Bugs had been jailed early in the morning. The following afternoon, the turnkey took him out of the bullpen and up the stairs to the street floor. He assumed he was being taken into court. Instead, the turnkey handed him a ten-dollar bill and gestured him toward the door.
"That's from Lou Ford," he explained. "Wants to see you, and he figured you might want to spruce up first."
"But—well, what about the charges against me?"
"Ain't any. Lou had 'em dropped. He'll be out to his house when you're ready. Anyone can tell you where it is."
"Now, wait a minute!" Bugs bristled. "What does he want to see me about? What if I don't want to see him?"
"Easy to find out for yourself, mister. If you do see him or if you don't."
Bugs got a shave and a haircut. He bought a white shirt and a tie, and had his worn suit sponged and pressed. Boomtown prices being what they are, that took practically all of the ten. He used the remainder for a shoe shine and a package of cigarettes, and headed for Lou Ford's house.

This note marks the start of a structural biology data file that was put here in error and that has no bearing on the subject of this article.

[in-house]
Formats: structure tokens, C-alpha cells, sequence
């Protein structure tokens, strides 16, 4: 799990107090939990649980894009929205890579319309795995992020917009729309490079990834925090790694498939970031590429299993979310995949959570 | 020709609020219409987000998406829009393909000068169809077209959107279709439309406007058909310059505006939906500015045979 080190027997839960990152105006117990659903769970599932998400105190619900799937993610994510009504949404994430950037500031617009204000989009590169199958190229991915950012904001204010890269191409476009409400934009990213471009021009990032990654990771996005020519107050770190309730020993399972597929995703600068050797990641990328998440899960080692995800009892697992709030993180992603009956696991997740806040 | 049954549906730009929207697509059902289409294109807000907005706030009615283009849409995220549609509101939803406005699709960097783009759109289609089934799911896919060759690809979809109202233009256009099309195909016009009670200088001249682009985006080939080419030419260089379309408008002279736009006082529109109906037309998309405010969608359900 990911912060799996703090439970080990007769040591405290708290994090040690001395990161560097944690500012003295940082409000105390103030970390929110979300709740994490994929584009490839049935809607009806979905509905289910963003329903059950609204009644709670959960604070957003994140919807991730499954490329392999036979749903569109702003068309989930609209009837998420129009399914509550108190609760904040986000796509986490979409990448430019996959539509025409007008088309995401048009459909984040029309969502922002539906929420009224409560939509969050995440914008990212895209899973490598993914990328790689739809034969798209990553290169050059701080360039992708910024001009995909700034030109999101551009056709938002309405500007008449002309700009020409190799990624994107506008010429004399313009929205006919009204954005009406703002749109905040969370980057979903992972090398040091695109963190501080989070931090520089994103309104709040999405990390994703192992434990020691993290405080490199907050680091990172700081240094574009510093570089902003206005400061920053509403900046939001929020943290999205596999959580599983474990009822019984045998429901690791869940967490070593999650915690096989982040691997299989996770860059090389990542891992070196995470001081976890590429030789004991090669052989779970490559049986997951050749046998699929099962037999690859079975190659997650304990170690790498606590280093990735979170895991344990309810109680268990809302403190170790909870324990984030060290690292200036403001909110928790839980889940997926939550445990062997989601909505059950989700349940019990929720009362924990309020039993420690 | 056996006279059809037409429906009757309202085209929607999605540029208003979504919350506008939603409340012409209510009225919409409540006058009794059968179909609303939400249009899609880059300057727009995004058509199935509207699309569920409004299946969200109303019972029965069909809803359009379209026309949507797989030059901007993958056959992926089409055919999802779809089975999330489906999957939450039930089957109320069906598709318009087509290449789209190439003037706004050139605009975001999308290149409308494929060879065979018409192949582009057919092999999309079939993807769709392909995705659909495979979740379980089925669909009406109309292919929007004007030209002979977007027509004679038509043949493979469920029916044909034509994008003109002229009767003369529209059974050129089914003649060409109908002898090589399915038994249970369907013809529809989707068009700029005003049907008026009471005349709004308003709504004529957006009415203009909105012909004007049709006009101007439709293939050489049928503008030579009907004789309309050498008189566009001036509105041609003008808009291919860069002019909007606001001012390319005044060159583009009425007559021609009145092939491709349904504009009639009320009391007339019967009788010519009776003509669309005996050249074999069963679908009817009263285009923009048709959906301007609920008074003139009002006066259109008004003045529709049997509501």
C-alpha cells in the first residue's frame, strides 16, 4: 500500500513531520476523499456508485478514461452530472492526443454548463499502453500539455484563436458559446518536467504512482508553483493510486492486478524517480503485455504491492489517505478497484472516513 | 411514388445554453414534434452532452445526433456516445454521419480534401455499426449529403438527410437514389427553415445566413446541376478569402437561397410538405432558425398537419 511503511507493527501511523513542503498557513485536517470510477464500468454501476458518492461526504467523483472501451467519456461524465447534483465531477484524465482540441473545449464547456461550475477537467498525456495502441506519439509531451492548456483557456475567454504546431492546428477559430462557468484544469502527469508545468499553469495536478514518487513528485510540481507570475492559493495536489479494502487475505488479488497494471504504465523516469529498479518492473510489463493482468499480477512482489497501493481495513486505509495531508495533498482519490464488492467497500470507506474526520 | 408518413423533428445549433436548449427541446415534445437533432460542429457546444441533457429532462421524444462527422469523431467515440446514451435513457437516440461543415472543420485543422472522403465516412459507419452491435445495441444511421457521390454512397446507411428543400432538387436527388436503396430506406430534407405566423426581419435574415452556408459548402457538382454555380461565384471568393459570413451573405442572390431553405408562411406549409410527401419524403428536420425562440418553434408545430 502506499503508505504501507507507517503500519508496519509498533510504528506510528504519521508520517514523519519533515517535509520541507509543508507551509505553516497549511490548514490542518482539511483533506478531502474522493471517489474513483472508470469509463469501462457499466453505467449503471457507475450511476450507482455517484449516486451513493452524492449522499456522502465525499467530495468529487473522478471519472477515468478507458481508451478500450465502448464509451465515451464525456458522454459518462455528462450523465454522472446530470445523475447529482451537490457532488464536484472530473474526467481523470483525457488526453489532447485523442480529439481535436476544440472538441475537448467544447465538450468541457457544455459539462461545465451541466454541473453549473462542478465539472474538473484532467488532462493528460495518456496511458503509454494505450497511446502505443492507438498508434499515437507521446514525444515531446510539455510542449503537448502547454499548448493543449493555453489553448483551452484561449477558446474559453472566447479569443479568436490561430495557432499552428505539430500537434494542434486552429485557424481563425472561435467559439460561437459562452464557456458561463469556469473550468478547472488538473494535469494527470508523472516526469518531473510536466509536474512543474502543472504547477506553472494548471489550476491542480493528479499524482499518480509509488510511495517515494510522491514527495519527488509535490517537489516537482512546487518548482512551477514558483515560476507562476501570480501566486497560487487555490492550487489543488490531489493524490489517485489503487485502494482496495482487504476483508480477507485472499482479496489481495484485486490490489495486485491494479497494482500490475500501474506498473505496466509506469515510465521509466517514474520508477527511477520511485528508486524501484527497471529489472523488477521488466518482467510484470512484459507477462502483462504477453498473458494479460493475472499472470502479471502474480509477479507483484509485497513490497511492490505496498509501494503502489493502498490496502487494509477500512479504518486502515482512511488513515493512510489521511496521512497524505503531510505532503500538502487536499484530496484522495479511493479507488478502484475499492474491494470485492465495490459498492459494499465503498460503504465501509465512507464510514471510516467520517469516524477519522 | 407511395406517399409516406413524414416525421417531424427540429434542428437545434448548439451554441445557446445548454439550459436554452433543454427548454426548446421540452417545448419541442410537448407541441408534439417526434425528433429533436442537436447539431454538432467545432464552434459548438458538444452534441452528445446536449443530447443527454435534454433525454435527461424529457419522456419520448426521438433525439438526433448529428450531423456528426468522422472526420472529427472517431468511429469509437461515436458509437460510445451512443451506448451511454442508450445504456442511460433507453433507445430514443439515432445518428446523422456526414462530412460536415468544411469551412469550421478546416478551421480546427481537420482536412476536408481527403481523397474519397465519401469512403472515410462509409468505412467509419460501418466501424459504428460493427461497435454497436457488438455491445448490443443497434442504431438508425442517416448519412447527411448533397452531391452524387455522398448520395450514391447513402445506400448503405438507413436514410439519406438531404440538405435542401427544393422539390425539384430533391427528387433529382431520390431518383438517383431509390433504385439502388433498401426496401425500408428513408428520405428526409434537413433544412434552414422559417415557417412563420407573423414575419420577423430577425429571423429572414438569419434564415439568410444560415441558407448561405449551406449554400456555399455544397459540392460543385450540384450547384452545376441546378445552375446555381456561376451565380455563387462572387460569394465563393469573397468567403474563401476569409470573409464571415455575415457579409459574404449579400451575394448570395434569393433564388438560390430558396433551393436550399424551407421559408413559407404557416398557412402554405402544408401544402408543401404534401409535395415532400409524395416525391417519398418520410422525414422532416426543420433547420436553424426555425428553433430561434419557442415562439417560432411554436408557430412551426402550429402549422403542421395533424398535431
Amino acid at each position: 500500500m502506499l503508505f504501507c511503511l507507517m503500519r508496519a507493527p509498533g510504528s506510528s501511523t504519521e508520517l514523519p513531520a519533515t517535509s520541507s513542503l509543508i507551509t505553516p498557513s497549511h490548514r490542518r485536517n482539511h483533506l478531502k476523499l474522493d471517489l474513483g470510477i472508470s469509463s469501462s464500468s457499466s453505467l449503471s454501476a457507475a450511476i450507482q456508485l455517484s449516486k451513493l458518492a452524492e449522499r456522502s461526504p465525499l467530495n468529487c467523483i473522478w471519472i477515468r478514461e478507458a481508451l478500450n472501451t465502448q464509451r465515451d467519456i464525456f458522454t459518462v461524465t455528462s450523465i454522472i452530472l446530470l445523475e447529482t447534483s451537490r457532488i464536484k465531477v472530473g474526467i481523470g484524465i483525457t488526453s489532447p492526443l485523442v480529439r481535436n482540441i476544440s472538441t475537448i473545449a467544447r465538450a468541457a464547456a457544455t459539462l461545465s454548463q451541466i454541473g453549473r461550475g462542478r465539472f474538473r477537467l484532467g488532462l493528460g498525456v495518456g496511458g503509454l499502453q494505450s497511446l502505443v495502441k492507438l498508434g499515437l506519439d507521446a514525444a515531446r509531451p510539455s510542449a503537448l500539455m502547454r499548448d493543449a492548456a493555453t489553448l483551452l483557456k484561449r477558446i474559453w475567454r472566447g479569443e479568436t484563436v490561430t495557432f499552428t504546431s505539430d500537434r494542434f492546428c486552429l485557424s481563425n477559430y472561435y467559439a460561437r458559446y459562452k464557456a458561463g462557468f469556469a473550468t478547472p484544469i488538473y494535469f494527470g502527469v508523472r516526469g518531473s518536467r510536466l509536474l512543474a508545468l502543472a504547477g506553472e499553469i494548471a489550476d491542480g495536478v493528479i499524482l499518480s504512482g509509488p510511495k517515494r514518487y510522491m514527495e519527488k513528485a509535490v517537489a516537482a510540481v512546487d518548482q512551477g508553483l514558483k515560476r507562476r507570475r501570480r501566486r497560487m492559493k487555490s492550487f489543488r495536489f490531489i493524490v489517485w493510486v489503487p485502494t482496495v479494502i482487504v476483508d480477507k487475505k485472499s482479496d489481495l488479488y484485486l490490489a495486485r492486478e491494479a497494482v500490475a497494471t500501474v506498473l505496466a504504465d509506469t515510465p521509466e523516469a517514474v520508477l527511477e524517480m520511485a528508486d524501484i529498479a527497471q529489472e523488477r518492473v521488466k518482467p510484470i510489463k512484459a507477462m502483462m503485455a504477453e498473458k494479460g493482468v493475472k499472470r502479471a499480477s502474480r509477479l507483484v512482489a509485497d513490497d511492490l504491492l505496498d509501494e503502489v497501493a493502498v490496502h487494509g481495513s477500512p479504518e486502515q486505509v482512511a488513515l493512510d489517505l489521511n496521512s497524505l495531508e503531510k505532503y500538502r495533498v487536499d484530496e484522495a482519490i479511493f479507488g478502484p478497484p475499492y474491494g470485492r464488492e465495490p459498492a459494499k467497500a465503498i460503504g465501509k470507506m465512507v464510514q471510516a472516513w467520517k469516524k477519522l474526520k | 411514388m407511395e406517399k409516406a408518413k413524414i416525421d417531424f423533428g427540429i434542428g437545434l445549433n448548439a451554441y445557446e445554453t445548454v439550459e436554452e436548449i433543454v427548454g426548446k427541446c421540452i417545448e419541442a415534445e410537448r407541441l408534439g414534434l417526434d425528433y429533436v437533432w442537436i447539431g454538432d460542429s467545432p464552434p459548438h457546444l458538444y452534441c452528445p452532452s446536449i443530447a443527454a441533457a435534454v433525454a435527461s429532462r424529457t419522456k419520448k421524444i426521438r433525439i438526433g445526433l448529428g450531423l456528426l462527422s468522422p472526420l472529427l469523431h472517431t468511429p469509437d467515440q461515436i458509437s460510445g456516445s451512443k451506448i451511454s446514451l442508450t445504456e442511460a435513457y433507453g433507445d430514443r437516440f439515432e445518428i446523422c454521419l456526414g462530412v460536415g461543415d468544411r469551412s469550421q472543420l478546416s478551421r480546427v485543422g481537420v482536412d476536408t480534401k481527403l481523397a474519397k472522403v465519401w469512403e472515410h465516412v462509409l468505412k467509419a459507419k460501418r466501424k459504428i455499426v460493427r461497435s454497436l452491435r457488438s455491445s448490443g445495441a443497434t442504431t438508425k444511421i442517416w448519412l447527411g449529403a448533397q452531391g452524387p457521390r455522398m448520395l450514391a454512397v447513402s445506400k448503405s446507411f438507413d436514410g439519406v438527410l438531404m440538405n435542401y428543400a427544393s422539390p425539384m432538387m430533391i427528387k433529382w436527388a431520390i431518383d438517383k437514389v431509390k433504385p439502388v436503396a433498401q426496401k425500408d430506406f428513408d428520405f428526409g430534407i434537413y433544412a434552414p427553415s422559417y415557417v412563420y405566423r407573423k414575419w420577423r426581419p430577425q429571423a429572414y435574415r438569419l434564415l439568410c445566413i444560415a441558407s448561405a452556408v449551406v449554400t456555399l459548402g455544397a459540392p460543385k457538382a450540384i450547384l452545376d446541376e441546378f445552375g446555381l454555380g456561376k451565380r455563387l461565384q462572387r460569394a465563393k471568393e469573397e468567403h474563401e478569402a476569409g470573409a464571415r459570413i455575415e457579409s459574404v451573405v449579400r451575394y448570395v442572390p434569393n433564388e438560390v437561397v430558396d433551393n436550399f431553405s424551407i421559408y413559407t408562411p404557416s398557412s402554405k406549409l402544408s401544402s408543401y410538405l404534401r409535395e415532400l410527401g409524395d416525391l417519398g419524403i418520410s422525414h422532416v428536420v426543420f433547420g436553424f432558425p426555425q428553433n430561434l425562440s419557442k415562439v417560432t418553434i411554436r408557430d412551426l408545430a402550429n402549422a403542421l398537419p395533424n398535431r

There were two "old" residential sections. One was the traditional wrong-side-of-the-tracks settlement of the Mexicans and "white trash." The other was up the hill from, and overlooking the town: a few blocks of tree-lined streets, and roomy two-storied houses. Except for color difference—they were usually light blue, white or brown—the houses were almost identical, a comfortable combination of Colonial and Spanish-Moorish architecture. Each had a long porch ("gallery") extending across the front. Despite the area's always uncertain water supply, each had a deep shrub- and tree-shaded lawn.
Ford's house was on the corner. A new Cadillac convertible stood in the driveway. McKenna stepped up on the porch and knocked on the door. There was no answer. He punched the doorbell, discovering that it was out of order. He knocked again. Stooping, he studied the age-dulled brass plate affixed to the door:
Dr. Amos Ford
The doctor was Lou's father, Bugs had learned. An improvident, kindly man, he had died several years before, leaving nothing to his son but this house, heavily mortgaged at that. Obviously, the sign no longer meant what it said; for visitors to enter, that is. It had been left on the door out of sentiment or shiftlessness. On the other hand…
Well, there it was, wasn't it? And why shouldn't a stranger in town take it at its face value? What was he supposed to do—stand out here and beat the skin off his knuckles? He'd been told—ordered—to see Ford. Now this sign told him to enter.
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- Dec 25, 2011